Old Bexley and Sidcup: When Labour fails to inspire voters, the Tories will coast through any blunder

EDITORIAL


OLD Bexley and Sidcup wasn’t meant to be a competitive seat.

The late Conservative MP James Brokenshire had an 18,952 majority from the 2019 General Election.

Since the days of Edward Heath, the Tories have always dominated the constituency – bar a few scares in 2001 and 2005.

So it’s no indictment on Keir Starmer’s Labour that the party failed to make a Chesham and Amersham-style comeback this week.

In fact, optimists point out that the slashed majority – now under 5,000 – is cause for hope.

But one must look closely at the dynamics of the election.

Firstly, as reported by JL Partners Polls, the swing in Old Bexley and Sidcup – 10.3 per cent – was the lowest against any governing party in a by-election since 1997.

Labour may have appeared to gain ground in this seat – and make inroads into the Blue Wall, as some pollsters would put it – but it can only be seen as an underwhelming result.

To his credit, this was a comprehensively incisive analysis from Paul Mason which is worth reading.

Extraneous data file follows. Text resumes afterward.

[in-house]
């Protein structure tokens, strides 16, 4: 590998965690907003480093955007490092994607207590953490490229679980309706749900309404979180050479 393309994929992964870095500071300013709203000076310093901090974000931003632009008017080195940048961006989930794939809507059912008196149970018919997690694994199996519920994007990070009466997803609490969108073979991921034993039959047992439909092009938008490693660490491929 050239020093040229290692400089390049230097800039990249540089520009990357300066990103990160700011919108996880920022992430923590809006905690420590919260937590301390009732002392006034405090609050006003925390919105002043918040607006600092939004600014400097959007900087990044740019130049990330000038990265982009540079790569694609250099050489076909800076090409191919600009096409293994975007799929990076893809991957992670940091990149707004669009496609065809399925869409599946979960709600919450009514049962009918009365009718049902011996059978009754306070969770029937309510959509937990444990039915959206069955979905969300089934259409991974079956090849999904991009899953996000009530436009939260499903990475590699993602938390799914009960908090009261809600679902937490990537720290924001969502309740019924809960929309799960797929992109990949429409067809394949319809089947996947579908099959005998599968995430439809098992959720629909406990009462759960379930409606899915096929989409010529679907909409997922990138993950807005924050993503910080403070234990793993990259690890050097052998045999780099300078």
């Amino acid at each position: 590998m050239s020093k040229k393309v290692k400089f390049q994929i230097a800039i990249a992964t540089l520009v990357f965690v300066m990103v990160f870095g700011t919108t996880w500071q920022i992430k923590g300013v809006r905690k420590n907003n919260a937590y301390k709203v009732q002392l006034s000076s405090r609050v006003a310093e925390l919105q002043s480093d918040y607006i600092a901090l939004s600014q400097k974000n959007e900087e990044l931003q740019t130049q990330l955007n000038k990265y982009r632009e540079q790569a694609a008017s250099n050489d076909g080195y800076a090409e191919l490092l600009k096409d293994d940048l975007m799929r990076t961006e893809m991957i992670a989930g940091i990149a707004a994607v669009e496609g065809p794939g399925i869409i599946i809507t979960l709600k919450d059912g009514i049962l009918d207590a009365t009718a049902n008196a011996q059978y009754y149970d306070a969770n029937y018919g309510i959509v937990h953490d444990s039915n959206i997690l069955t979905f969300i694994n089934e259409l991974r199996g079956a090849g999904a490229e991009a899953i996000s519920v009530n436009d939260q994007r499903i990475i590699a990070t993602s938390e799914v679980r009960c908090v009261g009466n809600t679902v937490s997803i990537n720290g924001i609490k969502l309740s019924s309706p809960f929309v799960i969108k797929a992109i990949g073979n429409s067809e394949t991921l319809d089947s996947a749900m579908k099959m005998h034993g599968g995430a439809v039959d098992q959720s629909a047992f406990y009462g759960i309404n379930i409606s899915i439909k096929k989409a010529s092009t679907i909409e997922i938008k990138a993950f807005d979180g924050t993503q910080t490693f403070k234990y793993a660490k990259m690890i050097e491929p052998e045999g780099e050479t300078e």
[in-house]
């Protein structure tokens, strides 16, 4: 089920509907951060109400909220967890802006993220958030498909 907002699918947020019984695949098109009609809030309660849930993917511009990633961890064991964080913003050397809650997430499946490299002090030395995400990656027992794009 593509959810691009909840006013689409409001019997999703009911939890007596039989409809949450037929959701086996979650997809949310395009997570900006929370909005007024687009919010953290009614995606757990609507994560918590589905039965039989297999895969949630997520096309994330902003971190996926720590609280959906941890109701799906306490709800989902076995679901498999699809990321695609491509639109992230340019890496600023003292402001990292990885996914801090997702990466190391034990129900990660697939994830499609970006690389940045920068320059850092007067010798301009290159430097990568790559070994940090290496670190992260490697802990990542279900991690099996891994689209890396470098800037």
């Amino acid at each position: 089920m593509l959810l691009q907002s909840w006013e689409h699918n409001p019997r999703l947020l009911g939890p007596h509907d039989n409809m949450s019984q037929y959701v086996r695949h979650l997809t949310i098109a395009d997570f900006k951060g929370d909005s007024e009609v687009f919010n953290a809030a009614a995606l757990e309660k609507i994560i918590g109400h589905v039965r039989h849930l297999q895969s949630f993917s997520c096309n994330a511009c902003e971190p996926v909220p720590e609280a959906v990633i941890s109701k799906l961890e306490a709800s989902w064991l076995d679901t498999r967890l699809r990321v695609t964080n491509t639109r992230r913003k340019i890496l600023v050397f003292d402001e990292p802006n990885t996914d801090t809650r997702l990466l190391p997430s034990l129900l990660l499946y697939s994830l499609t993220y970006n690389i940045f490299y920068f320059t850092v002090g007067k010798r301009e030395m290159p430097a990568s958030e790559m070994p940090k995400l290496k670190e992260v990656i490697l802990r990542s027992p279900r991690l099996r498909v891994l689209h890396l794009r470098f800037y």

The crux of the argument against Labour’s performance here is the turnout.

The Tory vote number slipped from 29,786 in 2019 to 11,189 here.

“Around half the normally loyal Tory vote stayed at home – but in a by-election that’s easier to do than in a general election where the stakes are existential,” Mason commented.

It’s the failure to energise the Labour vote which is the issue.

A 33.5 per cent turnout is appalling, and indicates that not enough red voters were fired up to turn out.

This is a seat where, albeit in a General Election, Corbyn’s Labour acheived 14,000 votes in 2017.

Amid the pandemic fallout and more importantly, the ongoing second jobs or ‘sleaze’ scandal, Labour, as the main challengers here, should have taken advantage.

Labour voters, this time around, simply weren’t inspired to come out and vote. The canvassing effort was fairly weak compared to what it would be, or was, under the previous leader.

We saw this in Hartlepool, and to an extent in Batley and Spen.

A lack of innovative and inspiring clear policy may portray Starmer as the safe, responsible candidate.

But it sure as hell won’t get numbers to turn out for him on polling day.

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Featured Image: Rwendland @WikimediaCommons (CC BY-SA 4.0)

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